Transforming teaching in the developing world


SSHRC has granted $2.5 million in funding to an ongoing project based at Concordia University.

Combined with additional support from the Canadian Foundation for Innovation, the award will go toward an initiative designed to improve teaching and learning outcomes through educational technology in sub-Saharan Africa.

"Using Educational Technology to Develop Essential Educational Competencies in sub-Saharan Africa," was also recently awarded a UNESCO global literacy prize.

The multidisciplinary project involves an international collection of scholars, students and educational practitioners and policy-makers. These include government agencies, NGOs and social enterprise groups with a particular focus on the uses of technology linked to the development of educational competencies.

Philip Abrami, professor of education in the Faculty of Arts and Science, stresses that along with food and water, shelter, health and well-being, personal safety and peace, education is an international imperative.

“Around the globe, in the least developed countries, one-quarter of young men and one-third of young women aged 15 to 24 are illiterate. Reading, writing, numeracy and inquiry skills are essential building blocks for personal achievement and the success of a society.”

Abrami is founder of Concordia’s Centre for the Study of Learning and Performance (CSLP), a university-recognized research centre also funded by the Fonds de recherche du Québec – Société et culture.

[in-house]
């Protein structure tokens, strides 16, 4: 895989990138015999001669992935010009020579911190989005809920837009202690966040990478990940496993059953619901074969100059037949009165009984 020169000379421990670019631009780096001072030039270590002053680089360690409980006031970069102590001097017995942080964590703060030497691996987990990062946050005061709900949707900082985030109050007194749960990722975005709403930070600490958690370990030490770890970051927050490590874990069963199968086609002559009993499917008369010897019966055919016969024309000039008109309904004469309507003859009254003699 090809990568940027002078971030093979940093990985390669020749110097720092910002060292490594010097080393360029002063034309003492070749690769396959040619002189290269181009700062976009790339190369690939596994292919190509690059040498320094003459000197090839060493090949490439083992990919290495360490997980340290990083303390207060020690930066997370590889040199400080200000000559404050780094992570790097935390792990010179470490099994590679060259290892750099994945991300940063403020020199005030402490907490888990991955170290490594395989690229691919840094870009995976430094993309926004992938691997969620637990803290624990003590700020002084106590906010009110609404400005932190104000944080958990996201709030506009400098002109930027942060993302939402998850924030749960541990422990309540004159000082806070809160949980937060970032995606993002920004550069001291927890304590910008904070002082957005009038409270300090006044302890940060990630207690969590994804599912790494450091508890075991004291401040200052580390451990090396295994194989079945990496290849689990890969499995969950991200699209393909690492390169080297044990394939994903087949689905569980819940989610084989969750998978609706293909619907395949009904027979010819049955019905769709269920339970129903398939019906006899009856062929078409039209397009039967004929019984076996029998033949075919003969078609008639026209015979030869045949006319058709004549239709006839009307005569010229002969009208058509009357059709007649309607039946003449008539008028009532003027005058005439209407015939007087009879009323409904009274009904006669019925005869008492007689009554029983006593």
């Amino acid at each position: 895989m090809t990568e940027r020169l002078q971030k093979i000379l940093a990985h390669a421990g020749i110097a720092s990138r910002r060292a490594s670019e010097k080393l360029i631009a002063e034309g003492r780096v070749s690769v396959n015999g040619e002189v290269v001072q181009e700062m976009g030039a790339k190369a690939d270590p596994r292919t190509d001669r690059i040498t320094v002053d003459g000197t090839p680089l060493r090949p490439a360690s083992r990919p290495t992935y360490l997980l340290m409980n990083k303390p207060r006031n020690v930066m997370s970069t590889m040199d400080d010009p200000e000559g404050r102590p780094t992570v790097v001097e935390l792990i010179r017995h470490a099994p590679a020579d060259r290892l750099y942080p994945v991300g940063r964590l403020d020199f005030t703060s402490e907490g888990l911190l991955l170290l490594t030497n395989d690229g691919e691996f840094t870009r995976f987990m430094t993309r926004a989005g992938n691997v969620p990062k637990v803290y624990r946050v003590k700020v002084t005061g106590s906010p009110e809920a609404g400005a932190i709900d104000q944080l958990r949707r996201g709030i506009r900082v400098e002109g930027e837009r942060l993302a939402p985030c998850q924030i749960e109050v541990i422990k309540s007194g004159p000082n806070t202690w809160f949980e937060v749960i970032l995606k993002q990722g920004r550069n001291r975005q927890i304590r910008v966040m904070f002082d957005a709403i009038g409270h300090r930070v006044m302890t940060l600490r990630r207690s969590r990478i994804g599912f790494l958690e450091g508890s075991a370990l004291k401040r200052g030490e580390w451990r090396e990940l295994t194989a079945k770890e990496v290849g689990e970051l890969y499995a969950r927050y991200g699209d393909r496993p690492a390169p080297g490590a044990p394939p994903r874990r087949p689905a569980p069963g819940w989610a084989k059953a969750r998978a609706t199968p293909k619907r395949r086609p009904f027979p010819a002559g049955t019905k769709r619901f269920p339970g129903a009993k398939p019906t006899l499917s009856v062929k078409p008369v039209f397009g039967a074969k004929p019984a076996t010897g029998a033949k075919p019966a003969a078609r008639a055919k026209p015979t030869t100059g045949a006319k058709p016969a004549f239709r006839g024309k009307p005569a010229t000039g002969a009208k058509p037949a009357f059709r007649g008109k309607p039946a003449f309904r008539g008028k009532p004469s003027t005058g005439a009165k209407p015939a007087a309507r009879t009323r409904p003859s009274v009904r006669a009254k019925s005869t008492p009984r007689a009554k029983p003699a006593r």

He notes that although technology has substantially enhanced teaching and learning, it’s not a magic elixir that can cure all learning-related ills.

“To date, the scale of educational improvements using technology has been modest, particularly in the developing world,” he explains.

“There have been mixed results when new technologies meet the realities of the diverse and changing classroom contexts of schools, especially when there is an inadequate focus on pedagogical transformation. This desperately needs to change, especially in places like Africa, where help is most needed.”

The project will include two research streams. The first is an examination of the impact of existing educational tools—such as the CSLP’s full suite of programs that cover basics like math and literacy but also develop soft skills such as communication, goal setting and critical thinking.

The second will be an experimental study to better understand the scalability and sustainability of educational technology for use in developing countries.

“Our partnership is fully committed to realizing change and positively affecting education in the developing world,” Abrami says. “Our goal is to transform and improve teaching and dramatically raise the levels of student learning.”

Partner institutions and organizations include: African Storybook, Aga Khan Academies, Aga Khan Foundation Canada, Aga Khan Foundation East Africa, Camara Education, English Montreal School Board, I Choose Life, Kenya Institute of Curriculum Development, ICT4E Kenya, The University of British Columbia, Université du Québec à Montréal, World Vision Canada, World Vision Kenya, Wilfrid Laurier University, Vanier College, University of Nairobi, The Chinese University of Hong Kong and dozens of individual schools.

This story was written by Renée Dunk, a communications advisor for Concordia University. It was first published on September 6, 2017, on Concordia University’s website. The research is supported by a SSHRC Partnership Grant (Insight).